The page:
16 November 2012

Keerom, – It was early and the streets were not too crowded  when I started my journey from Abepura, Kota Baru District at 6.30 a.m. (Papuan time) to Arso, in Keerom which is a drive of about two hours and a half by two wheeler.

After arriving in Arso, I went on to the village of Kwor and arrived at about 9:16 a.m., and from the village of Kwor I continued the journey towards the bivouacs of the internally displaced people (IDPs) who had run into the forests, out of fear for their lives.

During the six-hour drive through the gardens, rivers and forest, I arrived at the bivouacs of the IDPs: the 38 people were scattered in four different bivouacs; they came from three villages, namely, Sawyatami (11 IDPs), Workwana (9 IDPs) and of PIR III Bagia (18 IDPs).

The group of IDPs who settled in the bivouacs in the middle of the forest, is composed of 20 men and 18 women. Among the IDPs, there are seven (7) children under the age of five (toddlers).  In addition to parents and toddlers, there are 15 students consisting of eight (8) elementary school students, four (4) junior high school students and three (3) high school students. These students have not attended school for the last five months.

In the camps, the IDPs could rely only on food collected from around the bivouacs likesago, sago worms, wood worms and wild boar. “We have stayed out here in the forest for five months, and in order to survive, the only thing we could eat were sago worms and wood worms and the only thing we could drink was water from the creek,” said LK (68yr), a traditional leaders who is also on the run.

The condition of the refugees is very deplorable: there are two pregnant women, namely the two-month pregnant Rosalina Minigir (36 yr), and the four-month pregnant Agustina Bagiasi (35 yr). Another woman, Aleda Kwambre (28 yr) gave birth to a baby girl at the shelter camp. At the present, two babies were found to be in very poor health conditions: Penina Pekikir (3 yr) and Ruth Kimber (1 yr), and if the situation persists they could turn critical.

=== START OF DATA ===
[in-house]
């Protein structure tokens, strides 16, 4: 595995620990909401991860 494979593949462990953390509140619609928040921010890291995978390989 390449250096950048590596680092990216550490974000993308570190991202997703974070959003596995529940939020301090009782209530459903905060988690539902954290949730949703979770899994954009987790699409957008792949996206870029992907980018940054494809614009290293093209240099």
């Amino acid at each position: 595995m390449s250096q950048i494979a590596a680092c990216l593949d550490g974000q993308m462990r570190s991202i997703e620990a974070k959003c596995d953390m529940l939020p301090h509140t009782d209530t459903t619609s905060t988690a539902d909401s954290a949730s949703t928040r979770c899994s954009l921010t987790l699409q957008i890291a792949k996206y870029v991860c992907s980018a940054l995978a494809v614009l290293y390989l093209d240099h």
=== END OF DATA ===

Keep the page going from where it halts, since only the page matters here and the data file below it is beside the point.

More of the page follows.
“I am afraid of Kopassus [the Indonesian special forces]. I saw how they came with their guns, entered into the village of PIR III and started shooting. So I was afraid of going to school,” said CK (17) who ran away and stopped attending school because he did not feel safe anymore, after all the acts intimidation by the security forces.

NY (8yr) expressed the same fear as CK, as she says with a timid voice:”It’s been a long time since I attended school, I was afraid when I saw the soldiers flying over the village with their helicopters.”

MT (38yr) also expressed disappointment with the local government of the Keerom District, as it was unable to ensure safety and security for the indigenous Papuans in Keerom. “I am angry because these high officials, local government officials, regents, scholars, community leaders, traditional leaders and religious leaders,  do not care about us in this forest. I was scared when I saw these police officers, they went into the villages and they just started shooting. I was afraid so I had to run into the forest” she said, sobbing.

The refugees expressed the hope that ELSHAM Papua would return with international human rights institutions to mediate their return to their respective villages. “Christmas is near; we were not able to gather money for the celebrations. These children have not attended school for five months. So we really hope that ELSHAM can help us so we can return to our village,” said FK (50yr), filled with hope.

As reported earlier by ELSHAM, the 38 locals had fled from the three villages because they were afraid of ongoing sweeping operations conducted by the joint Indonesian military and police forces in Keerom, since the shooting of Yohanes Yanuprom, the head of the village of Sawyatami on 1 July 2012.

Up to the date of this report, the IDPs remain in the forest without proper food and adequate medicine.

Elsham News Service


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